Superior Court in May 2011.

About a month earlier, the same day that the present case was
filed, the class had voluntarily dismissed a federal complaint
that made similar claims.

D.C. Superior Court is the proper venue because the district's
Consumer Protection Act encapsulates the complaint's Truth in
Lending Act claims, Judge Rothstein found.

SunTrust Banks allegedly steered homebuyers to private mortgage
insurance companies that pay the banking giant kickbacks for the
business.  The class says that the deals "reap millions of dollars
in referral fees" for the bank, and "over time artificially
inflate the cost of mortgage insurance."

The bank and its subsidiaries refer borrowers to private mortgage
insurance companies in exchange for a portion of the borrowers'
monthly premiums, lead plaintiffs Archie and Violet Moses say.

In most instances, consumers were not even aware of the identity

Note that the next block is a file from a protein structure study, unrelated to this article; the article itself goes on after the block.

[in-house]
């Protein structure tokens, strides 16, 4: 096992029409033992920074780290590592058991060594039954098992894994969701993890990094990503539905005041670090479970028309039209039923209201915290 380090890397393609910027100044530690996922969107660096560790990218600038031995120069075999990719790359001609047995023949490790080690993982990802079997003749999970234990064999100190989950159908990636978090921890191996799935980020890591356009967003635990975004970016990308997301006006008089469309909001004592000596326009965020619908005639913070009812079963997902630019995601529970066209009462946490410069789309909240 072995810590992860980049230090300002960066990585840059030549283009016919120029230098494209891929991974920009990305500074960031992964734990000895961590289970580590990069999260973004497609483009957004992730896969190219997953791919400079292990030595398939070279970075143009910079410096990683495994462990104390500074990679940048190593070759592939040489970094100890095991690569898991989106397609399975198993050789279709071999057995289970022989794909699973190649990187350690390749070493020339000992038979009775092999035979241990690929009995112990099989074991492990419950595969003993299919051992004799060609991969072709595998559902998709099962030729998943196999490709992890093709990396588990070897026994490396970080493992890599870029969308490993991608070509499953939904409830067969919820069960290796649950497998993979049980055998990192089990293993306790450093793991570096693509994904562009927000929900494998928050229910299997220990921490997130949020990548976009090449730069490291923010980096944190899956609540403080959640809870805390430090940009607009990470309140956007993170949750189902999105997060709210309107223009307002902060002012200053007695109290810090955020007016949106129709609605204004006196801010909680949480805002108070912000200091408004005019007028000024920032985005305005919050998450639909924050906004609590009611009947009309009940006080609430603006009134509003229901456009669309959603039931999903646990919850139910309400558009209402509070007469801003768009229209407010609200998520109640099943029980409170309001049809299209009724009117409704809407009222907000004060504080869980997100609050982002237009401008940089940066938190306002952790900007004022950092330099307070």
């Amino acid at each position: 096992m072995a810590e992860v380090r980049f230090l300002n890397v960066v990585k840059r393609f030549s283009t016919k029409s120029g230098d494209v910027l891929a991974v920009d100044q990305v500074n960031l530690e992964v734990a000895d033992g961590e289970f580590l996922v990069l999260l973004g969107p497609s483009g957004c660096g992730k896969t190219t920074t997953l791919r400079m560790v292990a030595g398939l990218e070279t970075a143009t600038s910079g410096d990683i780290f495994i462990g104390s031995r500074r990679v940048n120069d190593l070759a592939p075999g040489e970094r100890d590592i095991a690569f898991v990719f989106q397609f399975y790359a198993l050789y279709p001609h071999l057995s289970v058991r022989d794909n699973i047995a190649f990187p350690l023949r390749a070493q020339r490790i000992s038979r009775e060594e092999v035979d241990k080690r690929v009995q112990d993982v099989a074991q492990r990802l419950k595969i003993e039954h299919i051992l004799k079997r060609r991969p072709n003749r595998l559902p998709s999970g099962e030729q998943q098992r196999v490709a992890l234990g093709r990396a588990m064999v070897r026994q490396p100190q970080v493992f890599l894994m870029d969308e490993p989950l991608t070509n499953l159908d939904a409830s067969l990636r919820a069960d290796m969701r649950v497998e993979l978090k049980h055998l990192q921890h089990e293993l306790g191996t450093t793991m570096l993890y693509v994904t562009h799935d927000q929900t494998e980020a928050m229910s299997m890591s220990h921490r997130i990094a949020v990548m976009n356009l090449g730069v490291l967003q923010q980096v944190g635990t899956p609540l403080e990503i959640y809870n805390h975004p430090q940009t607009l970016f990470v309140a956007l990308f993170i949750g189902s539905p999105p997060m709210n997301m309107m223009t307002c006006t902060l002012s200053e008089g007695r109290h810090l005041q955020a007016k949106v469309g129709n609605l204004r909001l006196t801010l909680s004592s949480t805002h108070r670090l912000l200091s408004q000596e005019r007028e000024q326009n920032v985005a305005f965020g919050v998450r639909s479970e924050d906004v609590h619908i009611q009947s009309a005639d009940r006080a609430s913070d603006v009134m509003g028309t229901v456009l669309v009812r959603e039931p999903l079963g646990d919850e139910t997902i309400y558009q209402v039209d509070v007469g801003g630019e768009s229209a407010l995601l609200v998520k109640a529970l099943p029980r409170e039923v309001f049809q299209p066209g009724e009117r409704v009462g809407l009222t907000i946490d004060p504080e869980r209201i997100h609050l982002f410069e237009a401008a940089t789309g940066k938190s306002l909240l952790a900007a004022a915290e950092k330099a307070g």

of the mortgage insurer, leaving them unable to negotiate
insurance rates, according to the complaint.

The class seeks compensatory and punitive damages for fraud and

A copy of the Memorandum Opinion and Order on Motion to Remand and
Motion to Dismiss in Moses, et al. v. SunTrust Mortgage, Inc.,
Case No. 11-cv-00822 (D.D.C.), is available at:


UNITED STATES: Arizon Sheriff to Appeal Immigration Law Ruling
Jacques Billeaud, writing for The Associated Press, reports that
an Arizona sheriff known for his anti-illegal immigration tactics
is appealing a federal judge's ruling that prohibited his deputies
from detaining people under the state's immigrant-smuggling law
based solely on the suspicion that they're in the country